Randwick City Council is a local government organisation in Sydney’s eastern suburbs. Covering 37 square kilometres, Randwick City is bordered by the Pacific Ocean in the east, historic Botany Bay in the south and municipalities of Bayside and Sydney in the north and west. With a population of 150,000, the greater proportion in units and apartments, there is a high population density compared to many local government areas. Regular community surveys on environmental attitudes and actions have demonstrated Randwick residents have a high expectation related to the conservation of resources and responding to sustainability across a comprehensive range of issues including coastal protection, climate change, biodiversity, reducing consumption and community engagement and involvement. Council has been implementing major sustainability improvements for more than 15 years through an innovative Sustaining our City initiative that has responded to the issues of concern. More than 400 million litres of drinking water are saved annually following ten years of investment in stormwater harvesting and recycling projects, 14 Council buildings have in excess of 200 kilowatts of solar PV installed on rooftops, a dedicated sustainability education ‘hub’ has been developed for the delivery of more than 100 mostly free courses, workshops, events and activities for residents and students each year, single-use plastics have been removed from Council operations and Councilsupported events and the Perry Street Recycling Centre recovers the full range of designated wastes including electronic waste, polystyrene packaging, batteries, oils, textiles, whitegoods, just to name a few. The Council has undertaken community attitudes surveys every 3 years to inform their environmental programs and has undertaken similarly, energy audits of their top energy consuming sites, using audit results to develop and implement a strategic approach to energy saving and greenhouse emission reducing initiatives across all Council sites. A collaboration of partnerships extends Council’s abilities to respond to and develop creative solutions to environmental issues including the signing of a Sustainability Agreement with the University of New South Wales (UNSW) giving their students access to on-ground sustainability learning opportunities and providing Council access to state of the art learning, problem solving and research into sustainability solutions.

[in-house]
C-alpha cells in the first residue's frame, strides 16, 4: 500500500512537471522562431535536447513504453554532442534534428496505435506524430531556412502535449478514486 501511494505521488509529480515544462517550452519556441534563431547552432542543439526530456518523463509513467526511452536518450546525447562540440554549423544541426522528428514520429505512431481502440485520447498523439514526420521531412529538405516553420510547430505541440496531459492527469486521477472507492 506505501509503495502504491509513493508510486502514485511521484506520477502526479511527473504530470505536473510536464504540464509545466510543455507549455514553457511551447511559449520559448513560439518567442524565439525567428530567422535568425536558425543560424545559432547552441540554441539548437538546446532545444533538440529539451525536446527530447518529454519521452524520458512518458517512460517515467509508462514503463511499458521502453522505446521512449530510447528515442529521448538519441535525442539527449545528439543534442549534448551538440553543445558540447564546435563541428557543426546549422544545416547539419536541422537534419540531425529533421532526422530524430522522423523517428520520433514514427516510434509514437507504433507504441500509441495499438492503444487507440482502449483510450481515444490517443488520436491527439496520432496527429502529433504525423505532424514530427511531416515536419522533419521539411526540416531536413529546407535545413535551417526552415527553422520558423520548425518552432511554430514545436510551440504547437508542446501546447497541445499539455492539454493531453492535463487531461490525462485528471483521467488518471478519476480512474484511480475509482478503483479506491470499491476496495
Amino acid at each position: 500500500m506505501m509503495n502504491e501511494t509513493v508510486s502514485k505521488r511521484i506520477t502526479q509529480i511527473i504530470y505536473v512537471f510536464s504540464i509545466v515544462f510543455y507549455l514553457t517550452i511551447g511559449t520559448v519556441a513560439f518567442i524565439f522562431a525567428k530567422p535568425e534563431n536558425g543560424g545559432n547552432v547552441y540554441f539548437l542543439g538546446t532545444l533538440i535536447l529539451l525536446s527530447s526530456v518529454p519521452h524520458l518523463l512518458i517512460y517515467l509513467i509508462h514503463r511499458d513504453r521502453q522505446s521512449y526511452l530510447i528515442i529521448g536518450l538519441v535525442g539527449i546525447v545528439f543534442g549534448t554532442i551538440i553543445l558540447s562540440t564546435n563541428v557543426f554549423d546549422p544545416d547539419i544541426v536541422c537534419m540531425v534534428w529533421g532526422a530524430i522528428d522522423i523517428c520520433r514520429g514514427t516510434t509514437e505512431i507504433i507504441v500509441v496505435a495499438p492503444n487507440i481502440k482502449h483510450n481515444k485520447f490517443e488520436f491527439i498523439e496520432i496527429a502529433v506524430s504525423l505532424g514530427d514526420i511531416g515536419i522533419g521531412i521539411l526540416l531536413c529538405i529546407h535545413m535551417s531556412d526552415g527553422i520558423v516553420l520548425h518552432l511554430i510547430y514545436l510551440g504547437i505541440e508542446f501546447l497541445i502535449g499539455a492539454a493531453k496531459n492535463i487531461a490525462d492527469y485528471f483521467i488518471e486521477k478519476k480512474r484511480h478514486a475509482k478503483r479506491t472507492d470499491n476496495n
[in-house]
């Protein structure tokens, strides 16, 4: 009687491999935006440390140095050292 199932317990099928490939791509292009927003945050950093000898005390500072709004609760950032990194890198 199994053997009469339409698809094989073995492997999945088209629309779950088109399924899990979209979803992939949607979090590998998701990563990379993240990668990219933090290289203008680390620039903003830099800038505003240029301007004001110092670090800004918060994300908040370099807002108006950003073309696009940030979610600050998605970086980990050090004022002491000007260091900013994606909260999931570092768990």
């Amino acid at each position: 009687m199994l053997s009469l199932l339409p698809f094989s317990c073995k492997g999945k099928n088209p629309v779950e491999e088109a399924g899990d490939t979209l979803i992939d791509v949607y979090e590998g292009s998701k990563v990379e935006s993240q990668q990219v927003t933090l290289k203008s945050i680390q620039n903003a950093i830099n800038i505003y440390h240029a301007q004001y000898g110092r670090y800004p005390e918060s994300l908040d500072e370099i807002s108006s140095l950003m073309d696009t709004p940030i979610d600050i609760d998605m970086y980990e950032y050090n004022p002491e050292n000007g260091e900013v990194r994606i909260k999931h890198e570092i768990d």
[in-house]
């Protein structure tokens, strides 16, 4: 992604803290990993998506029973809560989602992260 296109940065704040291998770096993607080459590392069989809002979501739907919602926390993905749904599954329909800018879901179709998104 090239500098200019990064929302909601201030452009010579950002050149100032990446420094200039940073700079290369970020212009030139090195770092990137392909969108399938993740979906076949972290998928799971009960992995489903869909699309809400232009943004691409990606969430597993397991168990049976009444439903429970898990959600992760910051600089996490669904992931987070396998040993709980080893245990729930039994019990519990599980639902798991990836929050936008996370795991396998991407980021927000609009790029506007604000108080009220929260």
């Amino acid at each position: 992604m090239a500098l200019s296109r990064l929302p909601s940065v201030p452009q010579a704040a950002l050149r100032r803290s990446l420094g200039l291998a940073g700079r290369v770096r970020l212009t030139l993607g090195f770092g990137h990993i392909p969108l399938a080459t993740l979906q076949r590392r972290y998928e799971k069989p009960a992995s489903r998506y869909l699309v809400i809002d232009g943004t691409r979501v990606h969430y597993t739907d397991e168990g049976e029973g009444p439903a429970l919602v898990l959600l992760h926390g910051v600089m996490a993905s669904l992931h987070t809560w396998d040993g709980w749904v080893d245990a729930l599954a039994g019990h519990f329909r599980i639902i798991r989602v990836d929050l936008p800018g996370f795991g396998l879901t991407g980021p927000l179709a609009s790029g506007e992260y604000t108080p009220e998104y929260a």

Three years ago, the concept of a local best gift sustainable Christmas market was developed and implemented as a means of making the ‘best gift in the world’ more tangible and local for residents and local businesses. The purpose was to extend the best gift Christmas ideas into an opportunity for local artisans, artists and producers to reach eastern suburbs residents with locally made, designed and produced, sustainable or environmentally friendly goods ahead of the Christmas rush. Randwick’s Best Gift in the World initiative has been operating for a number of years as more of an information campaign via a dedicated webpage www.thebestgift.com.au. The page has listed a range of larger and smaller family-oriented gift ideas for the Christmas season with a tag line, “gifts …. that don’t cost the Earth”. In effect, one of the outcomes behind the campaign and market day was to connect residents with environmentally sustainable gift ideas. The successful organisation of Randwick’s Best Gift in the World sustainable Christmas market has demonstrated clearly, both the feasibility and viability of well-organised market events for the local community.
Randwick’s Best Gift in the World, sustainable Christmas market was held on Sunday, November 17, 2019 at Goldstein Reserve, Coogee beach. The market has operated on two previous occasions to offer a more practical and tangible add-on to the ongoing Best Gift in the World Christmas campaign operated by Randwick Council to encourage less waste and more thought to durable Christmas gift ideas ‘that don’t cost the Earth’. In summary, 400 local artisans, artists, designers, creatives and producers registered to participate at the market which operated from 9am to 3pm on the day. Due to space constraints, 180 stall-holders were invited to sell and market their sustainable and environmentally friendly wares. Many of the stall-holders indicated in their feedback to Council they had never experienced as successful a trading day as they had at the sustainable Christmas market.